Friday, February 22, 2013

Penans question Najib’s 1Malaysia clinics


Joseph Tawie

February 21, 2013
What's the point of having 1Malaysia clinics in cities which already have so many hospitals and private healthcare facilities?
KUCHING: Puzzled members of the Penan community in Upper Baram today visited the Sarawak Health Department to ask why there was no 1Malaysia clinic in their village.
“We have heard many times about 1Malaysia clinic. We thought that 1Malaysia clinic is to be built in every village including a Penan village. It is pointless to build 1Malaysia clinics in cities and towns where there are already health services available,” said Stanely Petrus, a Penan from Long Lamai.
Petrus is in Kuching together with eight others including ex-Penghulu James Lalo Keso, Tua Kampung Bian Belare (Long Lamai) and Tua Kampung Pada Jutang of Long Pakan to visit a number of departments regarding problems that affect their health, education and their livelihood.
So far they have visited the Departments of Health and Education.
Speaking to reporters here, Petrus said: “The nearest clinic to Long Lamai is at Long Banga which is several hours on foot, while Penans at Long Ajeng take two weeks on foot to reach Lio Matu clinic.
“About 20 years ago we have asked for a clinic to be built at Long Lamai where there is a school and more than 100 families.
“Sadly, until today nothing comes out of our request.
“With so much being talked about 1Malaysia clinics, we would have thought our villages at Long Lamai should be given priority instead of having 1Malaysia clinics in towns and cities where there are already hundreds of clinics and hospitals.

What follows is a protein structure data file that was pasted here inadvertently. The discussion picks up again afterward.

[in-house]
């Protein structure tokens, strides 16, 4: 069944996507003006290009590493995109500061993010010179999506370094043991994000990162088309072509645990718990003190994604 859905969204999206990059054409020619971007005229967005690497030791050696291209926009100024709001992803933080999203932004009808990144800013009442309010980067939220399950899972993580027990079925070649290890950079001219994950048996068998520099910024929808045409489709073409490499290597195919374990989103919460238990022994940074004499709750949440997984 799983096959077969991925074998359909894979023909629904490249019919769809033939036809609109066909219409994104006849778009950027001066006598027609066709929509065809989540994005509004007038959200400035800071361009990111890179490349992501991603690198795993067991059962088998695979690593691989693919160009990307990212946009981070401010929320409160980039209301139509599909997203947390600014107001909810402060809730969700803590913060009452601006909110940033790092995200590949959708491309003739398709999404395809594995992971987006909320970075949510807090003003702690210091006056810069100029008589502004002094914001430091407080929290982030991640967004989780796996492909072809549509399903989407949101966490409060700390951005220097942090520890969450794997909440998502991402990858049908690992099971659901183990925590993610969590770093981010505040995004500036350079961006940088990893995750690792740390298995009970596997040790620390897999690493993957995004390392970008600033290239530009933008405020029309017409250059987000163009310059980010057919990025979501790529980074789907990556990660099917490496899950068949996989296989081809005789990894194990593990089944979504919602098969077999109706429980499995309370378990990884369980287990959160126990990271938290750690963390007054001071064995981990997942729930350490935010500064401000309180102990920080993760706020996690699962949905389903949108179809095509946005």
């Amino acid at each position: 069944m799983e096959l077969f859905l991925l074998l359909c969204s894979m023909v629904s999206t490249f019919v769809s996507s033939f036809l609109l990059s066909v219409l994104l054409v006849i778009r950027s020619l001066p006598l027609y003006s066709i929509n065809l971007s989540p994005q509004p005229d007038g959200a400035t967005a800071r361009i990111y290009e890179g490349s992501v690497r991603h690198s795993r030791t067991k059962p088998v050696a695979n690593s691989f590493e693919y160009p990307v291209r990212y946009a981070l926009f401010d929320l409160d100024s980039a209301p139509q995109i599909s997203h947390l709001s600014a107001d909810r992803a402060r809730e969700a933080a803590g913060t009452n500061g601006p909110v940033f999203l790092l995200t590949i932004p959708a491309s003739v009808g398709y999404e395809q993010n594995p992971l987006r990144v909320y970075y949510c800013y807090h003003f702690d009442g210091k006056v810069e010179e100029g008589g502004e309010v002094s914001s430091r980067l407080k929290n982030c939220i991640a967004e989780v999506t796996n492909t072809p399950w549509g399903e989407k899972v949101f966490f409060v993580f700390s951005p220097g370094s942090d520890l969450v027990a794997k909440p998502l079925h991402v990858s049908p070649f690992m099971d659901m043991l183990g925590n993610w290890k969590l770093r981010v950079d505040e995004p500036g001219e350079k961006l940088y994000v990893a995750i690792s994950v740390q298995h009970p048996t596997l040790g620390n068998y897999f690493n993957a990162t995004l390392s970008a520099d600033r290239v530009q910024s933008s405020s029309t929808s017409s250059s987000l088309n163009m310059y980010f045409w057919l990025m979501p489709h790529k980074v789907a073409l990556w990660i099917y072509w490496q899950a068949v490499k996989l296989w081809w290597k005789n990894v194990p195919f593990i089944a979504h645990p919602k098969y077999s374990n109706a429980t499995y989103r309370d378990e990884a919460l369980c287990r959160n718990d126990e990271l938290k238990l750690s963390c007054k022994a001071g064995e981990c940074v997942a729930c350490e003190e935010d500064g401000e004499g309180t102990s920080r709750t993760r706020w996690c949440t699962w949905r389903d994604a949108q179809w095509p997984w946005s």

“With the building of a clinic nearby our settlements, a lot of things can be solved. One, it will help contribute to the improvement of health of the Penan people.
“Secondly, it will help solve the problem of registration of birth and the issuance of birth certificates and MyKad.”

Majority cannot vote
According to Petrus, a majority of Penans and their children from 60 villages do not have birth certificates and MyKads.
“The majority of Penans cannot vote,” he added.
Petrus said they had informed the health officials here of their problems especially in transporting seriously ill persons to the nearest clinic, which is several hours by foot.
They requested that the flying doctor service be extended to cover Ulu Baram and that medical staff be sent to their villages.
The Penans also informed officials of their problems when seeking medical treatment at Miri Hospital.
According to a state policy, any Penan who seeks medical treatment at the Miri Hospital should be treated for free.
But according to Petrus, they still pay for the costs of medical treatment and this is mainly due to them not having any identification to say that they are Penans.
“We have to borrow money from somewhere to seek treatment,” said Petrus, adding that the health officials had promised to send a team to investigate their claims with the view to building a clinic in their settlement.
Meanwhile, their attempt to meet Second Resources Planning and Environment Minister Awang Tengah Ali Hassan regarding their proposal to create a “Penan Peace Park” encompassing an area of 1,630 sq km at Tutoh and Upper Baram proved futile.
The Penans had submitted a proposal to Awang Tengah in May last year seeking the state government’s help to turn the area into a protected zone.
The proposal is aimed at defending the rights of the Penans, their forest, the sources of their food and adat (customs).
“That is why they are now in Kuching. Tengah has, however, yet to study their proposal,” said Petrus.
~ Free Malaysia Today

No comments: